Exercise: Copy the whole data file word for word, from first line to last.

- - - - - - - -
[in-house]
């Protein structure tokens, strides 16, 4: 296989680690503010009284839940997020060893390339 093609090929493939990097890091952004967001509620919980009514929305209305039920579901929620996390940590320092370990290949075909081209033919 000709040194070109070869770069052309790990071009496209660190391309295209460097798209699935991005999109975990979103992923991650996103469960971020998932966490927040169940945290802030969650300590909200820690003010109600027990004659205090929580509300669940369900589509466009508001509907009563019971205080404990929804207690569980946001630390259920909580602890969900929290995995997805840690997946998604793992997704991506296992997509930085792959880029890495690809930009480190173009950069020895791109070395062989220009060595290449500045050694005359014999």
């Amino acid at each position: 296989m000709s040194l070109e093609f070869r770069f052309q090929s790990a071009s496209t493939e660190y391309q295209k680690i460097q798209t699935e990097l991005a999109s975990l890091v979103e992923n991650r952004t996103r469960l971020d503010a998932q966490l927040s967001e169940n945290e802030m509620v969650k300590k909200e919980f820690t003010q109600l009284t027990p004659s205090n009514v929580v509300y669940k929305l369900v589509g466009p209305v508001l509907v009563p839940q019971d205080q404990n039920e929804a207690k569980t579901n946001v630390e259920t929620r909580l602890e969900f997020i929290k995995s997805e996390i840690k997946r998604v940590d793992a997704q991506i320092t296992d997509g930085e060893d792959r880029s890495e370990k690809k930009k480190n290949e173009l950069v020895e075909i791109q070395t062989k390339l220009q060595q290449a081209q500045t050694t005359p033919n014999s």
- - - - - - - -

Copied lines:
[in-house]
């Protein structure tokens, strides 16, 4: 296989680690503010009284839940997020060893390339 093609090929493939990097890091952004967001509620919980009514929305209305039920579901929620996390940590320092370990290949075909081209033919 000709040194070109070869770069052309790990071009496209660190391309295209460097798209699935991005999109975990979103992923991650996103469960971020998932966490927040169940945290802030969650300590909200820690003010109600027990004659205090929580509300669940369900589509466009508001509907009563019971205080404990929804207690569980946001630390259920909580602890969900929290995995997805840690997946998604793992997704991506296992997509930085792959880029890495690809930009480190173009950069020895791109070395062989220009060595290449500045050694005359014999």
């Amino acid at each position: 296989m000709s040194l070109e093609f070869r770069f052309q090929s790990a071009s496209t493939e660190y391309q295209k680690i460097q798209t699935e990097l991005a999109s975990l890091v979103e992923n991650r952004t996103r469960l971020d503010a998932q966490l927040s967001e169940n945290e802030m509620v969650k300590k909200e919980f820690t003010q109600l009284t027990p004659s205090n009514v929580v509300y669940k929305l369900v589509g466009p209305v508001l509907v009563p839940q019971d205080q404990n039920e929804a207690k569980t579901n946001v630390e259920t929620r909580l602890e969900f997020i929290k995995s997805e996390i840690k997946r998604v940590d793992a997704q991506i320092t296992d997509g930085e060893d792959r880029s890495e370990k690809k930009k480190n290949e173009l950069v020895e075909i791109q070395t062989k390339l220009q060595q290449a081209q500045t050694t005359p033919n014999s």